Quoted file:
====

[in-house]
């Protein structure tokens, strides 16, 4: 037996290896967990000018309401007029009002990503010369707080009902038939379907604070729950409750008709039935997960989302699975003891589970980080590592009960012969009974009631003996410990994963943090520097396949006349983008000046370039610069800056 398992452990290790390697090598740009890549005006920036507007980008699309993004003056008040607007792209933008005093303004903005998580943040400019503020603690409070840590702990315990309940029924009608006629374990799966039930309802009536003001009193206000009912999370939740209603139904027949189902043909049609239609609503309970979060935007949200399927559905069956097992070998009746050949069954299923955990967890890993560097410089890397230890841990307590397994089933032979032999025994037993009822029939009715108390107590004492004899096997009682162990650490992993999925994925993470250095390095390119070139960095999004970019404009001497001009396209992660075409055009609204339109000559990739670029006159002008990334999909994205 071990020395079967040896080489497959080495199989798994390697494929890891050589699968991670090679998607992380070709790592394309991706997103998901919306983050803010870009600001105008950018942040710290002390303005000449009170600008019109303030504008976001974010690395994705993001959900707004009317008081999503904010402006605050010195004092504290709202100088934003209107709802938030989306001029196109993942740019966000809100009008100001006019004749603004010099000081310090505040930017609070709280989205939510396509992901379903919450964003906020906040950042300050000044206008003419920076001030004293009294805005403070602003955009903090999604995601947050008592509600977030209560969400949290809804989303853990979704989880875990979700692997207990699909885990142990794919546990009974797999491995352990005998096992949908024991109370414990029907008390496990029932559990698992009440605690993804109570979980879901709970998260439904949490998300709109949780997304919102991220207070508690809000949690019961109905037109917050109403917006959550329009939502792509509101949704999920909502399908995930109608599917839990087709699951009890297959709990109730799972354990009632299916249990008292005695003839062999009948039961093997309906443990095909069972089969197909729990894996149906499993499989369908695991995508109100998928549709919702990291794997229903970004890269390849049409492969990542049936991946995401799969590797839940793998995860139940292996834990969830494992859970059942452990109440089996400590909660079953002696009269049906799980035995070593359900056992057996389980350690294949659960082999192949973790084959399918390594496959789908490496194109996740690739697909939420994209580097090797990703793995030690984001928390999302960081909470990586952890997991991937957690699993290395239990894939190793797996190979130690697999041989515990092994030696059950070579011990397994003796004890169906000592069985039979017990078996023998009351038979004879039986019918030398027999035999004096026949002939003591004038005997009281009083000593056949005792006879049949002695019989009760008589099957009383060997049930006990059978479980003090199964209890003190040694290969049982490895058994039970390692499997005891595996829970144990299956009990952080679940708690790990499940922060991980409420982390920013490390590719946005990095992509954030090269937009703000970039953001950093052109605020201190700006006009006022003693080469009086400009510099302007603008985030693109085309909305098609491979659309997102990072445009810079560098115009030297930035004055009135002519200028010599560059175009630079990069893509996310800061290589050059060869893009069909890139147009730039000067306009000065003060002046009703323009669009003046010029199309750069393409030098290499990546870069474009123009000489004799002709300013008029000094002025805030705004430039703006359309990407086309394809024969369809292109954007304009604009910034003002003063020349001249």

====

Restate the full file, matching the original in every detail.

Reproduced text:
[in-house]
């Protein structure tokens, strides 16, 4: 037996290896967990000018309401007029009002990503010369707080009902038939379907604070729950409750008709039935997960989302699975003891589970980080590592009960012969009974009631003996410990994963943090520097396949006349983008000046370039610069800056 398992452990290790390697090598740009890549005006920036507007980008699309993004003056008040607007792209933008005093303004903005998580943040400019503020603690409070840590702990315990309940029924009608006629374990799966039930309802009536003001009193206000009912999370939740209603139904027949189902043909049609239609609503309970979060935007949200399927559905069956097992070998009746050949069954299923955990967890890993560097410089890397230890841990307590397994089933032979032999025994037993009822029939009715108390107590004492004899096997009682162990650490992993999925994925993470250095390095390119070139960095999004970019404009001497001009396209992660075409055009609204339109000559990739670029006159002008990334999909994205 071990020395079967040896080489497959080495199989798994390697494929890891050589699968991670090679998607992380070709790592394309991706997103998901919306983050803010870009600001105008950018942040710290002390303005000449009170600008019109303030504008976001974010690395994705993001959900707004009317008081999503904010402006605050010195004092504290709202100088934003209107709802938030989306001029196109993942740019966000809100009008100001006019004749603004010099000081310090505040930017609070709280989205939510396509992901379903919450964003906020906040950042300050000044206008003419920076001030004293009294805005403070602003955009903090999604995601947050008592509600977030209560969400949290809804989303853990979704989880875990979700692997207990699909885990142990794919546990009974797999491995352990005998096992949908024991109370414990029907008390496990029932559990698992009440605690993804109570979980879901709970998260439904949490998300709109949780997304919102991220207070508690809000949690019961109905037109917050109403917006959550329009939502792509509101949704999920909502399908995930109608599917839990087709699951009890297959709990109730799972354990009632299916249990008292005695003839062999009948039961093997309906443990095909069972089969197909729990894996149906499993499989369908695991995508109100998928549709919702990291794997229903970004890269390849049409492969990542049936991946995401799969590797839940793998995860139940292996834990969830494992859970059942452990109440089996400590909660079953002696009269049906799980035995070593359900056992057996389980350690294949659960082999192949973790084959399918390594496959789908490496194109996740690739697909939420994209580097090797990703793995030690984001928390999302960081909470990586952890997991991937957690699993290395239990894939190793797996190979130690697999041989515990092994030696059950070579011990397994003796004890169906000592069985039979017990078996023998009351038979004879039986019918030398027999035999004096026949002939003591004038005997009281009083000593056949005792006879049949002695019989009760008589099957009383060997049930006990059978479980003090199964209890003190040694290969049982490895058994039970390692499997005891595996829970144990299956009990952080679940708690790990499940922060991980409420982390920013490390590719946005990095992509954030090269937009703000970039953001950093052109605020201190700006006009006022003693080469009086400009510099302007603008985030693109085309909305098609491979659309997102990072445009810079560098115009030297930035004055009135002519200028010599560059175009630079990069893509996310800061290589050059060869893009069909890139147009730039000067306009000065003060002046009703323009669009003046010029199309750069393409030098290499990546870069474009123009000489004799002709300013008029000094002025805030705004430039703006359309990407086309394809024969369809292109954007304009604009910034003002003063020349001249």